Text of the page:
The Earth as a whole acts as a complex unit, with the goal of balancing energy and heat to all parts. If this is so, why are some places always the coldest or warmest? What conditions are needed to form extreme temperatures? Specifically, what causes some areas to experience such high temperatures?
The most energy received from the Sun on the Earth’s surface is at the equator. Places within 23 degrees of the equator (the tropics) receive the most annual energy because there is direct sunlight for the entire year. Locations of low latitude don’t experience seasons. It is always hot, every day of every year. There is a greater range of temperature from day to night than from June to January. This allows for locations to develop a climate of very warm to hot weather. Additionally, locations close to the tropics can experience extreme heat, but it is not as constant. In order to produce extreme temperatures, the right conditions need to occur at the optimal time of year, specifically towards the middle of the summer.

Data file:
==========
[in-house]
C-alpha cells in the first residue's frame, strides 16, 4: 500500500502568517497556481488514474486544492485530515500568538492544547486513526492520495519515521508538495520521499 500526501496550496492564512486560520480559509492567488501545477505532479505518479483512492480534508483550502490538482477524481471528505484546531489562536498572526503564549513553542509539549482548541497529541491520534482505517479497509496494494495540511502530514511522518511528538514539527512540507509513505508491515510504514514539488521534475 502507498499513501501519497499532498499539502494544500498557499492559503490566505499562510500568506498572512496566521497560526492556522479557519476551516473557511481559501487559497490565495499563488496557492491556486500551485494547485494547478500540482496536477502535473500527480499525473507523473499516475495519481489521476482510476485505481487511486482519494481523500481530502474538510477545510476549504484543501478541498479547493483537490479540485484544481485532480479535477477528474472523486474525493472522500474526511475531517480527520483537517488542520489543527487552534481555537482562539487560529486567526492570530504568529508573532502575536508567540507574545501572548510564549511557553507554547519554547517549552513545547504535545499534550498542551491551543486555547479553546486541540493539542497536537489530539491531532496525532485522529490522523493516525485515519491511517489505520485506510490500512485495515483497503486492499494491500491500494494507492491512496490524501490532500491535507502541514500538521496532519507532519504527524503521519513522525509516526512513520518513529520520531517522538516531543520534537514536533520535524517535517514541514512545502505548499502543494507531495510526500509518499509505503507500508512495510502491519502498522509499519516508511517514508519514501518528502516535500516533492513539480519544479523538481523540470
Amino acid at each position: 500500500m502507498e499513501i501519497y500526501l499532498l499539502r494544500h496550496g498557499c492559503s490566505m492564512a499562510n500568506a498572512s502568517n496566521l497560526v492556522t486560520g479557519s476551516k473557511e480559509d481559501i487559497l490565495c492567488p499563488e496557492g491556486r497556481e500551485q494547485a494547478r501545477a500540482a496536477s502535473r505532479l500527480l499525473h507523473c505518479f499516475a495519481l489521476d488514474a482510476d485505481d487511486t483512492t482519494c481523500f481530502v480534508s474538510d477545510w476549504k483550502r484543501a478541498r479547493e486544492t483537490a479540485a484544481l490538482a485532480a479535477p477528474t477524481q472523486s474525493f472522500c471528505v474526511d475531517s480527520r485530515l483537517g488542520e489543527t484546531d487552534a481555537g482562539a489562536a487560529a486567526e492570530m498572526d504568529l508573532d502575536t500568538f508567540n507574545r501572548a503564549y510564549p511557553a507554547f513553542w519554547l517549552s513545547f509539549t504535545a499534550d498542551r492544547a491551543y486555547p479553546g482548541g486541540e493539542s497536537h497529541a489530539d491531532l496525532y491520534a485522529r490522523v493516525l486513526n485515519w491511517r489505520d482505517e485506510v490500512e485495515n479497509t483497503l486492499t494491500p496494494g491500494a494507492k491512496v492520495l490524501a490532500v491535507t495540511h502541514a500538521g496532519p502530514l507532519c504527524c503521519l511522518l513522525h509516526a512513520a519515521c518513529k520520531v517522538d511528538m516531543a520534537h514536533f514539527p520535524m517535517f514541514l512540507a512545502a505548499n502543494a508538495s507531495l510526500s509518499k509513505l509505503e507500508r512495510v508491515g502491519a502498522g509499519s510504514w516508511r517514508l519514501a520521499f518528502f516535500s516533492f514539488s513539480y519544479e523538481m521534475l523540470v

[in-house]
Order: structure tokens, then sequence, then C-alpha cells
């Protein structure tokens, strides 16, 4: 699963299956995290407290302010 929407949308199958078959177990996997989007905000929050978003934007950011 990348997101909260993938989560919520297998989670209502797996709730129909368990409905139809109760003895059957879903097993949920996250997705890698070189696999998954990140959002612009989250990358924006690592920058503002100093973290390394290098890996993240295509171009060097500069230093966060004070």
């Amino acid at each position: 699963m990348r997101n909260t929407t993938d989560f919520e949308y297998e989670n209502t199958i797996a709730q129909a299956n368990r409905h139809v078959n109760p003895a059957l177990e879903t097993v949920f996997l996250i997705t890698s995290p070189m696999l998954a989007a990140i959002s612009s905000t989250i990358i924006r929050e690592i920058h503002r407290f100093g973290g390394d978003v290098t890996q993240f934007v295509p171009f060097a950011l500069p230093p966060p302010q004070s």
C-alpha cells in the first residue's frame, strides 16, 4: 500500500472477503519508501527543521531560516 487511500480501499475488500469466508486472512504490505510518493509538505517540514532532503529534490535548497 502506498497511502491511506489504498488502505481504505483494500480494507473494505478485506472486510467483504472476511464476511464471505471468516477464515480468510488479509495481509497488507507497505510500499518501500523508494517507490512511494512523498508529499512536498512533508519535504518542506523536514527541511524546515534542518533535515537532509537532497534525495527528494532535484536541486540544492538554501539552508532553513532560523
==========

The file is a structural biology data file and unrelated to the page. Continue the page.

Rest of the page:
So what other factors are needed to produce extreme heat besides radiation? Clear skies, minimal surface vegetation, long hours of sunlight, and low wind speeds all help temperatures sky rocket. Large high pressures created by global energy cells usually provide this conditions of clear and calm. The highest temperature ever recorded at the Earth’s surface was 136 Degrees Fahrenheit, in Libya on the continent of Africa in 1922. Right on the northern edge of the Saharan Desert, Libya has a good climate for producing extreme high temperatures. Clear calm conditions, combined with direct sunlight and little humidity created these extreme conditions. For North America, the hottest recorded temperature occurred in Death Vally, California in 1913 (134 Degrees Fahrenheit). Again clear conditions during the time of year with direct sunlight came together to produce extreme heat. Death Valley’s low elevation and far distance from water sources also help make temperatures higher.
Temperatures have the ability to become extreme any place that favorable conditions occur. A low latitude and low relative humidity, with a high sun and long day, can easily come together and produce dangerous temperatures.